A seitanic pact: lessons learned from dating a carnivore while vegan
A carnivore and a vegan walk into a Whataburger. No, this is not a setup. And yes, the vegan can, in fact, find something to eat (in a DIY, everything-but-the-meat “sandwich”).
I’m the vegan, and the carnivore is my girlfriend, Barbara. I never made it a stipulation that the person I dated had to not eat meat. Unless you’re trying to kiss me with remnants of tri-tip in your teeth, I’m probably not going to up and leave you to pay for dinner. Vegans often get a bad rap for being preachy, critical, and unaware of their privilege (many people do not have access to fresh, healthy vegan food, or the time or energy to ensure everything they consume or use is vegan). I don’t believe in destroying animals, the environment, and ourselves in the name of savoring a burger and milkshake, but I don’t judge others for their dietary choices. I couldn’t help but laugh at the irony, though, when I found myself falling for a milk-drinking meat-eater from cattle country. Navigating our starkly different diets has forced us to confront ourselves in unexpected ways and has imparted lessons that extend well beyond the dinner table.
1. Be willing to compromise.
My girlfriend has learned to accept that I will never share her Texas-borne veneration for Whataburger Honey Butter Chicken Biscuits. At the same time, I’ve settled into knowing she won’t feel the same elation as me when I finally track down the perfect plate of vegan biscuits and gravy (the unicorn forever eluding me in a search I am probably too invested in). I never dreamed I’d date someone who used to go to rodeos, just as she never imagined herself with a partner who assesses ingredient labels in two seconds flat.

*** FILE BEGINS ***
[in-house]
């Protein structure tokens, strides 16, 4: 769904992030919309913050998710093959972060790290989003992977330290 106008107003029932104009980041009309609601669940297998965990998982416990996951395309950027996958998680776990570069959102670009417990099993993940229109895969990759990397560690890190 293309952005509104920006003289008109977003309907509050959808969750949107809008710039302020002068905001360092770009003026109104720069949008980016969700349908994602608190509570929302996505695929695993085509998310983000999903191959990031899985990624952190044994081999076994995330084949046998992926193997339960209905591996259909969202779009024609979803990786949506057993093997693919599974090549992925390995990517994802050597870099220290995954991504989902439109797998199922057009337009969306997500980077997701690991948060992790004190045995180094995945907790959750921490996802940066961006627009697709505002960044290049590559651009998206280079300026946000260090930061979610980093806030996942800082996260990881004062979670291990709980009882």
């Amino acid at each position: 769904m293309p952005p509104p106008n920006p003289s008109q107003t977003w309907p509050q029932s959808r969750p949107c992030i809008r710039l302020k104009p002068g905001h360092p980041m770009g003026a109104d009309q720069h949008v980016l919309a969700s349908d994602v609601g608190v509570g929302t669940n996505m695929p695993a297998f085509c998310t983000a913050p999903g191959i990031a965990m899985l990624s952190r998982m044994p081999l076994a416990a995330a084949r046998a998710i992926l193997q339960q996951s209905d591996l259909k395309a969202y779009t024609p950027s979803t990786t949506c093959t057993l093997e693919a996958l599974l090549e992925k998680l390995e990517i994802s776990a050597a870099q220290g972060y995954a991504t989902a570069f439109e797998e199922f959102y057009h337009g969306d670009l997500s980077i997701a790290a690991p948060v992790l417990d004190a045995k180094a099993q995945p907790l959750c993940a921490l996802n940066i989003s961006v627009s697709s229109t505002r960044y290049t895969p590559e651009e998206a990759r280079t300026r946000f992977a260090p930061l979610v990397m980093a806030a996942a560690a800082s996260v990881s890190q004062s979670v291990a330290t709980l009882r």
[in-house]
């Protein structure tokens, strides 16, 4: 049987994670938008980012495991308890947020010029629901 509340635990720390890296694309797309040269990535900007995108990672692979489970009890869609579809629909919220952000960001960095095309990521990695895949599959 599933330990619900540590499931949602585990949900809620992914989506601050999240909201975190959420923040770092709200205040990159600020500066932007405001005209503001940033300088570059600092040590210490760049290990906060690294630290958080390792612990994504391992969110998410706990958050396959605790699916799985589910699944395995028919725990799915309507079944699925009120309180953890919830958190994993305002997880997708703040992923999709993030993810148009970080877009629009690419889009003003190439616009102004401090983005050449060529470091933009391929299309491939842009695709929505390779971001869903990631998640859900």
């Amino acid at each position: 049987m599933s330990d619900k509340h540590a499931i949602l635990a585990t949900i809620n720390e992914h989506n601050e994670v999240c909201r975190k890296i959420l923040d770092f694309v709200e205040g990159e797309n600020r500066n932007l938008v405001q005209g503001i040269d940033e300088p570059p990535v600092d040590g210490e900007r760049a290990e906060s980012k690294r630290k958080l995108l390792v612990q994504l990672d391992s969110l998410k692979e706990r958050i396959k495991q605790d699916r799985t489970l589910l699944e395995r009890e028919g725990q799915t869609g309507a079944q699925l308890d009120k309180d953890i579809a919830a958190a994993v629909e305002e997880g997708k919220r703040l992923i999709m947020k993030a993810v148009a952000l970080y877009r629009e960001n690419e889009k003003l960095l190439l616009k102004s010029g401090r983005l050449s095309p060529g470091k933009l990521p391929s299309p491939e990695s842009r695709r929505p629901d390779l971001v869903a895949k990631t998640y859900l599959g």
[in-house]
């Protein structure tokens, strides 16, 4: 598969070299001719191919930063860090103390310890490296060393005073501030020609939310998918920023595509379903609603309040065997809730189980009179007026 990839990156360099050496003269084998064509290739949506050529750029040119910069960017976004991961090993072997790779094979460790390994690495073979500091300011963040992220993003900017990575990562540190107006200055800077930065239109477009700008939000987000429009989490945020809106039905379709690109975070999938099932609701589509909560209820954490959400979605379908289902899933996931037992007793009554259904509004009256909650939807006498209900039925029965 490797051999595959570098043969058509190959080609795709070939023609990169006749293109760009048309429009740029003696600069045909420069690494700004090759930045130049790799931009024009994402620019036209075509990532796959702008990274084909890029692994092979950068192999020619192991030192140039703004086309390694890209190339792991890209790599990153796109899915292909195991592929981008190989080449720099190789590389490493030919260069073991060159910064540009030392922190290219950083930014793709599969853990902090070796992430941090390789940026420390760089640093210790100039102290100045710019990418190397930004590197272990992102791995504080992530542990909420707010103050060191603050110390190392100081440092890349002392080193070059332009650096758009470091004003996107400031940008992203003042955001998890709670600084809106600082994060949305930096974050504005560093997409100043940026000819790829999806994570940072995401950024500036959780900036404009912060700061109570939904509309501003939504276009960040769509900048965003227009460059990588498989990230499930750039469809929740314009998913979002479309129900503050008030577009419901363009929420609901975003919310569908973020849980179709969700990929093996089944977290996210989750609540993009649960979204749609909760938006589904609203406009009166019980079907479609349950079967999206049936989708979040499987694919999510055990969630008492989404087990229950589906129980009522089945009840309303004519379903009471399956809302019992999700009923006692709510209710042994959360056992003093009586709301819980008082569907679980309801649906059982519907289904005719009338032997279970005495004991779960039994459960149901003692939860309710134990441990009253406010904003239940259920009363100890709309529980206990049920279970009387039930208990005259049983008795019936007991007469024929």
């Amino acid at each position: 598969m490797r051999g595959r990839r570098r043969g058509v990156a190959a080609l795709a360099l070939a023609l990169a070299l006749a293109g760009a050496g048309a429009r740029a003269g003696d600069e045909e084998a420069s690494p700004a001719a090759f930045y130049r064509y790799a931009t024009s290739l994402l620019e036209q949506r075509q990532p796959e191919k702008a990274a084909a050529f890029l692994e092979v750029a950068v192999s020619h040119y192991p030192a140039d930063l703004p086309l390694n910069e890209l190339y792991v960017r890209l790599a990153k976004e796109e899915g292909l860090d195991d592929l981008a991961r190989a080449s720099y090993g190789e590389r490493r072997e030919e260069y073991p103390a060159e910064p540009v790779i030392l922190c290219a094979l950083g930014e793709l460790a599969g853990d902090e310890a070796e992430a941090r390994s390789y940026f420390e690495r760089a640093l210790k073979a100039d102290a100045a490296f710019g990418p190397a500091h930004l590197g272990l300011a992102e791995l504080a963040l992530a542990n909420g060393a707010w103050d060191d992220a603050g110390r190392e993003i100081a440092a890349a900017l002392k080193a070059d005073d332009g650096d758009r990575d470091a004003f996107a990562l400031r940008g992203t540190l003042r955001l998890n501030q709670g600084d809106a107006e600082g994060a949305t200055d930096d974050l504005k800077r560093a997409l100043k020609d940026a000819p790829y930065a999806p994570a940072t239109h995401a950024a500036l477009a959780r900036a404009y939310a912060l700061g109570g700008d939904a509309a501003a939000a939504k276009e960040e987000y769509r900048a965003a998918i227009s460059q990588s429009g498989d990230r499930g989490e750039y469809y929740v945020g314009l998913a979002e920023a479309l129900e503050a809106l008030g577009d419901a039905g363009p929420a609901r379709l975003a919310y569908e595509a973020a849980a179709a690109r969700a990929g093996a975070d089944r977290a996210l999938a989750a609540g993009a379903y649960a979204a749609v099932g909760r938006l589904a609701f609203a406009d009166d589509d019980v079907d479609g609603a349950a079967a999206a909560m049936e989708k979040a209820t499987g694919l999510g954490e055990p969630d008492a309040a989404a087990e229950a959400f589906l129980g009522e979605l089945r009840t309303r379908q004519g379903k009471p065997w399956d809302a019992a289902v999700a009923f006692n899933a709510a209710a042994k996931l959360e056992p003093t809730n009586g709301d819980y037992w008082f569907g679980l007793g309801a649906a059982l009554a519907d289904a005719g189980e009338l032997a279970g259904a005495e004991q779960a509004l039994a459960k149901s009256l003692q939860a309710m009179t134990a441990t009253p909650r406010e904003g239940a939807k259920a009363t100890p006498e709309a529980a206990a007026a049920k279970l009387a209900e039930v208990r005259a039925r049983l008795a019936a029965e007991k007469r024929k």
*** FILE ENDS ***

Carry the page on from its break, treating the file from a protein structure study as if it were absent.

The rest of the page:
2. Resist codependency and guilt.
When we first started dating, we felt bad that we didn’t eat alike. I thought Barbara would be disappointed if I picked a vegetarian restaurant for dinner; she was worried I’d find nothing anywhere she chose. Though well-intentioned, codependency can make decision-making frustrating and lead to even bigger arguments. Half the time, it would’ve been easier if someone had just said, “Burritos!” It took a few months to learn that, rather than worry so much about the other person’s satisfaction or satiation, we should just take turns. It relieves the pressure, because the choices even out and everyone wins. Now, I’m much less inclined to feel sorry for picking a place that doesn’t have myriad meat options, and she’s figured out that I can get just about any menu to work for me.
3. Embrace adventurousness.
I’ve made meals of side salads, sweet potato wedges, and burger buns with all the fixings, hold the patty (that Whataburger scene actually happened). Sides-as-meals is not entirely new or inconvenient to me, because sometimes French fries and beer at a bowling alley make an ideal dinner. But not being perfectly matched has encouraged both of us to step even further outside the bounds of our routines. She’s down to try faux meat dishes and orders vegan sandwiches for lunch to test them out for me. She even brought me to a vegetarian food festival and actually enjoyed it.
Meanwhile, I get to accompany her on foodventures I wouldn’t otherwise take. For Barbara’s birthday this summer, we headed off on a mini road trip to Raising Cane’s in the county over. Make no mistake — she invited me, but she was driving that hour and a half whether I tagged along or not. We stopped at a funky vegetarian cafe a few miles before we got there so I could pick up something to eat. When we finally arrived and she got to revel in the sweet satisfaction of Cane’s sauce and Texas toast, she thanked me for being game. There was never a doubt I’d go to a chicken chain with her to get some extra hang time. I love her, of course, but also, they have crinkle fries.